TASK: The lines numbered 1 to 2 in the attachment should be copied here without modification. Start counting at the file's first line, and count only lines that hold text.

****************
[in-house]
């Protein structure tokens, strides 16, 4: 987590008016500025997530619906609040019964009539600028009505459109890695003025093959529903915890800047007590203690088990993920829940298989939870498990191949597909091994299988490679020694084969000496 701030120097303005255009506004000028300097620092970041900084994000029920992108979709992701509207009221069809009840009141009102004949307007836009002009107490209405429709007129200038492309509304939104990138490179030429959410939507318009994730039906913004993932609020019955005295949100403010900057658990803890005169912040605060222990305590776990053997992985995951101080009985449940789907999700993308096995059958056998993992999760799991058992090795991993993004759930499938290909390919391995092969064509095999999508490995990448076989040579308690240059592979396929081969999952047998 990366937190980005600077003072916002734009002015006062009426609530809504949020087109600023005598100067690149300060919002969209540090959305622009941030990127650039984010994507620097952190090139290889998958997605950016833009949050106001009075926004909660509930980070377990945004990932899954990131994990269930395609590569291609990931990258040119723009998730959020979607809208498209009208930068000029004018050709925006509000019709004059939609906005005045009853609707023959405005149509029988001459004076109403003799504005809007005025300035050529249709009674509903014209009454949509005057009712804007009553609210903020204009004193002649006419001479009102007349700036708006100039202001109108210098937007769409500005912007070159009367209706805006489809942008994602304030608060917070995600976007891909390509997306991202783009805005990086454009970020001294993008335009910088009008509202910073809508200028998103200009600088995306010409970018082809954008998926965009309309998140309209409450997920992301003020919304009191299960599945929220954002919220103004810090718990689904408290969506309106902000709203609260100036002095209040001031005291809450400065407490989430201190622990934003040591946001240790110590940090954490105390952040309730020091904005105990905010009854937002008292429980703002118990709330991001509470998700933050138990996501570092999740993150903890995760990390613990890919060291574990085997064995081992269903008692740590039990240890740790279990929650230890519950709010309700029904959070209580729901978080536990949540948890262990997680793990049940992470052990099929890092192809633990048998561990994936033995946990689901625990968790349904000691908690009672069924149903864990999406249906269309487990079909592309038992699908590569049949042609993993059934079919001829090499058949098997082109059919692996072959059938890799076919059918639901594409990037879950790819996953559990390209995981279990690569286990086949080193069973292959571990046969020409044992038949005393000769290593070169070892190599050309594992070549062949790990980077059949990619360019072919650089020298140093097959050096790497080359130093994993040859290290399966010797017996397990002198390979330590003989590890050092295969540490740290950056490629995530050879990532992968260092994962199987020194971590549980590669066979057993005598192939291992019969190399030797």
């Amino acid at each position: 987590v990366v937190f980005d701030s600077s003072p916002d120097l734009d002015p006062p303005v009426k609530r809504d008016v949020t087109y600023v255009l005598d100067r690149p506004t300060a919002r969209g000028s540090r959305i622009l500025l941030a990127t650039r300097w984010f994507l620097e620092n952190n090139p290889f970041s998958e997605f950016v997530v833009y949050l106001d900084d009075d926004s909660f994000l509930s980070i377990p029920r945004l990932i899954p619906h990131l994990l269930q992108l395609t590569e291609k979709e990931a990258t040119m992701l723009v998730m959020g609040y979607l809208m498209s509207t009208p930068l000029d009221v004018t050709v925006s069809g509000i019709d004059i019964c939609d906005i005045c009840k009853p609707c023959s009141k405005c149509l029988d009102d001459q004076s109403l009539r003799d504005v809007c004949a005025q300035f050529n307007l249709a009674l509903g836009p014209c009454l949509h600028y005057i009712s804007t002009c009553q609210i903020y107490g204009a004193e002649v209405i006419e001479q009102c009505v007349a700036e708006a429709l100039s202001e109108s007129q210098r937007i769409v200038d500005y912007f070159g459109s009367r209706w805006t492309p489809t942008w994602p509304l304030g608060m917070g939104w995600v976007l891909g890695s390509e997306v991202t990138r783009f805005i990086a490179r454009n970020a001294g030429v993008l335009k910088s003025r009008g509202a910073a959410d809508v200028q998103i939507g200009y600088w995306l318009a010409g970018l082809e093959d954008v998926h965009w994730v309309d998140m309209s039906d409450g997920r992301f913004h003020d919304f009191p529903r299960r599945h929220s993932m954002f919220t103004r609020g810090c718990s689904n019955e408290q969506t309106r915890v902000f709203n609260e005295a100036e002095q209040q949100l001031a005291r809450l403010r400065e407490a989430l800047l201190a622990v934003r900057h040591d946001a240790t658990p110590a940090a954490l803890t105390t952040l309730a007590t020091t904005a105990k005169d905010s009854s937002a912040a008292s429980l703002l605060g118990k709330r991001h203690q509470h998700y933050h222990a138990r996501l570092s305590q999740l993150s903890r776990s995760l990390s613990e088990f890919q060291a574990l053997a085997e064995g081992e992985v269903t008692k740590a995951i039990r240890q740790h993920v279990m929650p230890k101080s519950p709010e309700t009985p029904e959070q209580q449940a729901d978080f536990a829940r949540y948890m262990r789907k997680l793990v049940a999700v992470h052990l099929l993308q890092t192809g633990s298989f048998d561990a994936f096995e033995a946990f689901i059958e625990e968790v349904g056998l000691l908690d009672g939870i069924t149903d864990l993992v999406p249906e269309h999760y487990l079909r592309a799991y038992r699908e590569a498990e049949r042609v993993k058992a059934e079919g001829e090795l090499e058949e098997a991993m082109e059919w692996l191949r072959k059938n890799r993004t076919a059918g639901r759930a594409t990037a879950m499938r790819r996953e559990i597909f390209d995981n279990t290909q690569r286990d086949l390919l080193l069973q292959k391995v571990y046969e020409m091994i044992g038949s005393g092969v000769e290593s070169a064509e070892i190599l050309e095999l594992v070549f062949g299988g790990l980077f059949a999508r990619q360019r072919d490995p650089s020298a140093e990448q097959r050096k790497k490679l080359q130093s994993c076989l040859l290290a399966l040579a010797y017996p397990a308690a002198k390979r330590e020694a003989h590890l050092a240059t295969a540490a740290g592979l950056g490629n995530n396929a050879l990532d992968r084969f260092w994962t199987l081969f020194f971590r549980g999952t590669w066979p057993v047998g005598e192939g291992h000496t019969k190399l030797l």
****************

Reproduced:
[in-house]
């Protein structure tokens, strides 16, 4: 987590008016500025997530619906609040019964009539600028009505459109890695003025093959529903915890800047007590203690088990993920829940298989939870498990191949597909091994299988490679020694084969000496 701030120097303005255009506004000028300097620092970041900084994000029920992108979709992701509207009221069809009840009141009102004949307007836009002009107490209405429709007129200038492309509304939104990138490179030429959410939507318009994730039906913004993932609020019955005295949100403010900057658990803890005169912040605060222990305590776990053997992985995951101080009985449940789907999700993308096995059958056998993992999760799991058992090795991993993004759930499938290909390919391995092969064509095999999508490995990448076989040579308690240059592979396929081969999952047998 990366937190980005600077003072916002734009002015006062009426609530809504949020087109600023005598100067690149300060919002969209540090959305622009941030990127650039984010994507620097952190090139290889998958997605950016833009949050106001009075926004909660509930980070377990945004990932899954990131994990269930395609590569291609990931990258040119723009998730959020979607809208498209009208930068000029004018050709925006509000019709004059939609906005005045009853609707023959405005149509029988001459004076109403003799504005809007005025300035050529249709009674509903014209009454949509005057009712804007009553609210903020204009004193002649006419001479009102007349700036708006100039202001109108210098937007769409500005912007070159009367209706805006489809942008994602304030608060917070995600976007891909390509997306991202783009805005990086454009970020001294993008335009910088009008509202910073809508200028998103200009600088995306010409970018082809954008998926965009309309998140309209409450997920992301003020919304009191299960599945929220954002919220103004810090718990689904408290969506309106902000709203609260100036002095209040001031005291809450400065407490989430201190622990934003040591946001240790110590940090954490105390952040309730020091904005105990905010009854937002008292429980703002118990709330991001509470998700933050138990996501570092999740993150903890995760990390613990890919060291574990085997064995081992269903008692740590039990240890740790279990929650230890519950709010309700029904959070209580729901978080536990949540948890262990997680793990049940992470052990099929890092192809633990048998561990994936033995946990689901625990968790349904000691908690009672069924149903864990999406249906269309487990079909592309038992699908590569049949042609993993059934079919001829090499058949098997082109059919692996072959059938890799076919059918639901594409990037879950790819996953559990390209995981279990690569286990086949080193069973292959571990046969020409044992038949005393000769290593070169070892190599050309594992070549062949790990980077059949990619360019072919650089020298140093097959050096790497080359130093994993040859290290399966010797017996397990002198390979330590003989590890050092295969540490740290950056490629995530050879990532992968260092994962199987020194971590549980590669066979057993005598192939291992019969190399030797």